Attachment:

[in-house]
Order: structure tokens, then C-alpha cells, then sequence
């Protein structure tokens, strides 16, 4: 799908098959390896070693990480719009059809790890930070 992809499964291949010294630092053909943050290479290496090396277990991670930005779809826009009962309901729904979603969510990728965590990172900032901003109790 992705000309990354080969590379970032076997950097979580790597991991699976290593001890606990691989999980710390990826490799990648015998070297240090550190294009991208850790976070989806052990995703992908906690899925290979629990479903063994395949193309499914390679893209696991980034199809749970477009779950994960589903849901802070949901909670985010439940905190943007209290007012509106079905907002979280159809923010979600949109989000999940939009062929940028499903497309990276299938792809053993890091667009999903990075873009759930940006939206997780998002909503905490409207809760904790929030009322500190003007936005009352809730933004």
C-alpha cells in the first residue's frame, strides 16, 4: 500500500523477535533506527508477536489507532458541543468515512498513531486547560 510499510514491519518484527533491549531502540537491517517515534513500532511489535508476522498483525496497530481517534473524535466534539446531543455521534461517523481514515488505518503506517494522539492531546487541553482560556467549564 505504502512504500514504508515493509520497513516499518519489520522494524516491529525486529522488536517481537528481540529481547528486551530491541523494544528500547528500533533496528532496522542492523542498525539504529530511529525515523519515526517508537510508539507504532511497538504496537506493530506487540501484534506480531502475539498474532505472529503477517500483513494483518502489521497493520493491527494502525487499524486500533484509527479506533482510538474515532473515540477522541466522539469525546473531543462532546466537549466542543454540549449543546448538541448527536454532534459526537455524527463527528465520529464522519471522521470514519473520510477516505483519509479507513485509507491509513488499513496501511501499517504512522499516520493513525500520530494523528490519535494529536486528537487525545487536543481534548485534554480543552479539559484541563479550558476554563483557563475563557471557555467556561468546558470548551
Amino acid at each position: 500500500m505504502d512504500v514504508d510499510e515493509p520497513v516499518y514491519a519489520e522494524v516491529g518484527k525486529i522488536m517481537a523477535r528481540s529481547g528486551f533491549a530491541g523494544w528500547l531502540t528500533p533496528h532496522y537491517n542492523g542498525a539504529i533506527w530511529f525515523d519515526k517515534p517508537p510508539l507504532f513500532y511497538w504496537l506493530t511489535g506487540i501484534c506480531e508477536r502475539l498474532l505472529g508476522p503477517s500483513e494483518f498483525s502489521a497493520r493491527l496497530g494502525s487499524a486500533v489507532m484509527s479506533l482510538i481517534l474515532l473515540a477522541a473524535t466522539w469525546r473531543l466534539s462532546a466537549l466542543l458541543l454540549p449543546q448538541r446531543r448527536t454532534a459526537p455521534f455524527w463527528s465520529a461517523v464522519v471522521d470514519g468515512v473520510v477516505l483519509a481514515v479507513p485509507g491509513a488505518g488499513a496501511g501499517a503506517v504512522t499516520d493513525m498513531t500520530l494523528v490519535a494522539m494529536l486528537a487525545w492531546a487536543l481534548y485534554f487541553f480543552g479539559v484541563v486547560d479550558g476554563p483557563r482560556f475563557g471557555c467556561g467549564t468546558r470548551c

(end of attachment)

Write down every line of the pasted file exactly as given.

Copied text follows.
[in-house]
Order: structure tokens, then C-alpha cells, then sequence
């Protein structure tokens, strides 16, 4: 799908098959390896070693990480719009059809790890930070 992809499964291949010294630092053909943050290479290496090396277990991670930005779809826009009962309901729904979603969510990728965590990172900032901003109790 992705000309990354080969590379970032076997950097979580790597991991699976290593001890606990691989999980710390990826490799990648015998070297240090550190294009991208850790976070989806052990995703992908906690899925290979629990479903063994395949193309499914390679893209696991980034199809749970477009779950994960589903849901802070949901909670985010439940905190943007209290007012509106079905907002979280159809923010979600949109989000999940939009062929940028499903497309990276299938792809053993890091667009999903990075873009759930940006939206997780998002909503905490409207809760904790929030009322500190003007936005009352809730933004």
C-alpha cells in the first residue's frame, strides 16, 4: 500500500523477535533506527508477536489507532458541543468515512498513531486547560 510499510514491519518484527533491549531502540537491517517515534513500532511489535508476522498483525496497530481517534473524535466534539446531543455521534461517523481514515488505518503506517494522539492531546487541553482560556467549564 505504502512504500514504508515493509520497513516499518519489520522494524516491529525486529522488536517481537528481540529481547528486551530491541523494544528500547528500533533496528532496522542492523542498525539504529530511529525515523519515526517508537510508539507504532511497538504496537506493530506487540501484534506480531502475539498474532505472529503477517500483513494483518502489521497493520493491527494502525487499524486500533484509527479506533482510538474515532473515540477522541466522539469525546473531543462532546466537549466542543454540549449543546448538541448527536454532534459526537455524527463527528465520529464522519471522521470514519473520510477516505483519509479507513485509507491509513488499513496501511501499517504512522499516520493513525500520530494523528490519535494529536486528537487525545487536543481534548485534554480543552479539559484541563479550558476554563483557563475563557471557555467556561468546558470548551
Amino acid at each position: 500500500m505504502d512504500v514504508d510499510e515493509p520497513v516499518y514491519a519489520e522494524v516491529g518484527k525486529i522488536m517481537a523477535r528481540s529481547g528486551f533491549a530491541g523494544w528500547l531502540t528500533p533496528h532496522y537491517n542492523g542498525a539504529i533506527w530511529f525515523d519515526k517515534p517508537p510508539l507504532f513500532y511497538w504496537l506493530t511489535g506487540i501484534c506480531e508477536r502475539l498474532l505472529g508476522p503477517s500483513e494483518f498483525s502489521a497493520r493491527l496497530g494502525s487499524a486500533v489507532m484509527s479506533l482510538i481517534l474515532l473515540a477522541a473524535t466522539w469525546r473531543l466534539s462532546a466537549l466542543l458541543l454540549p449543546q448538541r446531543r448527536t454532534a459526537p455521534f455524527w463527528s465520529a461517523v464522519v471522521d470514519g468515512v473520510v477516505l483519509a481514515v479507513p485509507g491509513a488505518g488499513a496501511g501499517a503506517v504512522t499516520d493513525m498513531t500520530l494523528v490519535a494522539m494529536l486528537a487525545w492531546a487536543l481534548y485534554f487541553f480543552g479539559v484541563v486547560d479550558g476554563p483557563r482560556f475563557g471557555c467556561g467549564t468546558r470548551c